By Natasja Sheriff
NEW YORK (Reuters) - Jurors considering a murder charge against the man who confessed to killing Etan Patz in 1979 ended a seventh day of deliberations on Thursday without reaching a verdict in one of the most vexing disappearances in New York history.
Pedro Hernandez, 54, is charged in state Supreme Court in Manhattan with kidnapping and murdering the 6-year-old boy, who disappeared on May 25, 1979, as he was walking alone for the first time to his school bus stop.
Patz was one of the first missing children whose pictures appeared on milk cartons in an effort to locate them.
Hernandez, who worked in a deli near Patz's Manhattan home, confessed to police in 2012 that he lured the boy into the store's basement with the offer of a soda, strangled him and left his still moving body in a box in an alley.
Hernandez's defense maintains he is mentally ill and that his confession was coerced.
His lawyers have said the real culprit is Jose Ramos, long a prime suspect in the disappearance. His girlfriend once walked Patz and his friends home from school. Ramos is a convicted child molester now serving a prison sentence in Pennsylvania.
During deliberations on Thursday, the jurors asked to review a videotaped interview of Ramos by a prosecutor. The interview, which was presented as evidence in Hernandez's trial, followed a 1982 incident in which Ramos allegedly tried to lure two boys into a drainpipe in a New York City park where he was living.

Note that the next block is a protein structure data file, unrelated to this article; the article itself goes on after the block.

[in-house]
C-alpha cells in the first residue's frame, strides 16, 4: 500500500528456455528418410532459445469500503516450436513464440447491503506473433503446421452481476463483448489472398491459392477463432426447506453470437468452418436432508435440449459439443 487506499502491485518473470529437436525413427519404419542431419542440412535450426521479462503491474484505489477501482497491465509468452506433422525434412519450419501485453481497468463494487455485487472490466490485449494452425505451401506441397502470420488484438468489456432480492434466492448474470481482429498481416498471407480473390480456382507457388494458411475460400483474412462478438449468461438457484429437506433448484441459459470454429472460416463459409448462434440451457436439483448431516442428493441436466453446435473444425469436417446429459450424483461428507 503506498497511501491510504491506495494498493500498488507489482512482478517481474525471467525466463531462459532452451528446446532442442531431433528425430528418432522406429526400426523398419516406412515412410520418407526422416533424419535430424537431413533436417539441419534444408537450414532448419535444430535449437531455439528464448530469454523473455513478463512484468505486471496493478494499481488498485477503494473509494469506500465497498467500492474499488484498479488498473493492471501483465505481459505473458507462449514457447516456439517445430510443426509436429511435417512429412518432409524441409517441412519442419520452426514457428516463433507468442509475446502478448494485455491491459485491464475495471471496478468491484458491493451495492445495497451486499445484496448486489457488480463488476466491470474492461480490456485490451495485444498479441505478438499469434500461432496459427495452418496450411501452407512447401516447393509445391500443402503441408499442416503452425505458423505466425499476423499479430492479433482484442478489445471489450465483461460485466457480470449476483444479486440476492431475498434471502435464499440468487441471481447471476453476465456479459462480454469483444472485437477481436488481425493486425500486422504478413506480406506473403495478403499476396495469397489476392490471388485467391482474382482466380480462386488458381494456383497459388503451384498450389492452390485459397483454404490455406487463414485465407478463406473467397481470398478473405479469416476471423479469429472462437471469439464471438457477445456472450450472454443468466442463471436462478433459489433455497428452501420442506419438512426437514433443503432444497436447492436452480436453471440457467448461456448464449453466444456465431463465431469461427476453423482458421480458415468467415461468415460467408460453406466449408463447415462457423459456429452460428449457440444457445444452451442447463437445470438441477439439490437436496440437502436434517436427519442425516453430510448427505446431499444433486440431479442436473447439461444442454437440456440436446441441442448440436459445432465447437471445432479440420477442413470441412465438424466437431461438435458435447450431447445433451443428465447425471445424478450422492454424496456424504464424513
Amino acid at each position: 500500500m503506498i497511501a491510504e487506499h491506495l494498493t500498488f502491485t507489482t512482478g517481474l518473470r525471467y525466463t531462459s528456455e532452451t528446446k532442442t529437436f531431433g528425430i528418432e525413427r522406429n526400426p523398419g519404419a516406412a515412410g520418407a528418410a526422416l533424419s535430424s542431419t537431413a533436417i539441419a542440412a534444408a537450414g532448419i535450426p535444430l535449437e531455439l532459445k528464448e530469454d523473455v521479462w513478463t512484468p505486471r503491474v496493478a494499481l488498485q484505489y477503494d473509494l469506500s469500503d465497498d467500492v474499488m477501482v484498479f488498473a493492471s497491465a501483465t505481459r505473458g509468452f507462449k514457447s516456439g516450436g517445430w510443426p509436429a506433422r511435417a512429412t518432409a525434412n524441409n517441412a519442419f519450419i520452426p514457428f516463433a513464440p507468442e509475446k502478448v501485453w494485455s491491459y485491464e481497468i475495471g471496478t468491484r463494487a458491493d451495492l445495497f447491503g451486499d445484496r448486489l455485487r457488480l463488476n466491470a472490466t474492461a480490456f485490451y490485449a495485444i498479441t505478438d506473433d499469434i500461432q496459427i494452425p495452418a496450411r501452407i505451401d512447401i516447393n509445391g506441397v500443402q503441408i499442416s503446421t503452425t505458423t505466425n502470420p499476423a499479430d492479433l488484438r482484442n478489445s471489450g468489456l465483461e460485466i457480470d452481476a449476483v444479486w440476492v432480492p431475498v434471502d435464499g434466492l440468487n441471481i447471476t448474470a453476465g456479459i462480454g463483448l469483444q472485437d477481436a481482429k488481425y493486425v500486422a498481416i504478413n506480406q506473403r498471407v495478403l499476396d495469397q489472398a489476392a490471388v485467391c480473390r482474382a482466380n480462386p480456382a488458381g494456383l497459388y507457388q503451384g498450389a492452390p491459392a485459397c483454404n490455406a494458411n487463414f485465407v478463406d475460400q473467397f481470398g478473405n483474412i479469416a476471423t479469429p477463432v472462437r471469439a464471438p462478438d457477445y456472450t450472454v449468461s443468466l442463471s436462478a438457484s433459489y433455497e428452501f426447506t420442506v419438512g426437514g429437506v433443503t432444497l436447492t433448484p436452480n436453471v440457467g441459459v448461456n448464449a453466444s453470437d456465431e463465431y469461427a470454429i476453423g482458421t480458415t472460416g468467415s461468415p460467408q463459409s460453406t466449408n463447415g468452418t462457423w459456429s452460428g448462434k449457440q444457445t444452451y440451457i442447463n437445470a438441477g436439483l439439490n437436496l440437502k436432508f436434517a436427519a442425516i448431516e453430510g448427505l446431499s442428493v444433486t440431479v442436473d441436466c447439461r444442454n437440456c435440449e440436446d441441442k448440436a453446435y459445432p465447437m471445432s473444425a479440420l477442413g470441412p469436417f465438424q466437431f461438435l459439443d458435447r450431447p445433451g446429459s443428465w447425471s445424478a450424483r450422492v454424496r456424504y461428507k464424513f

In the video, Ramos said he knew of Patz through his girlfriend but had never met the boy.
The jury was scheduled to resume on Friday morning.
The panel has asked for a rereading of all the testimony by a former federal prosecutor and a former special agent for the Federal Bureau of Investigation, both of whom worked on the Patz case and recommended prosecuting Ramos.
"I don't know how you can look at Ramos, and the evidence against Ramos, and be able to ignore Ramos in this case," Hernandez' defense attorney Harvey Fishbein said outside the courtroom.
"In order to convict Pedro Hernandez, they have to exclude Ramos. I think that's a very difficult thing to do," he said.
Patz was never found, and a court in 2001 declared him legally dead.
If convicted, Hernandez faces a maximum penalty of life in prison.
(Editing by Ellen Wulfhorst, Barbara Goldberg, Ted Botha, Toni Reinhold)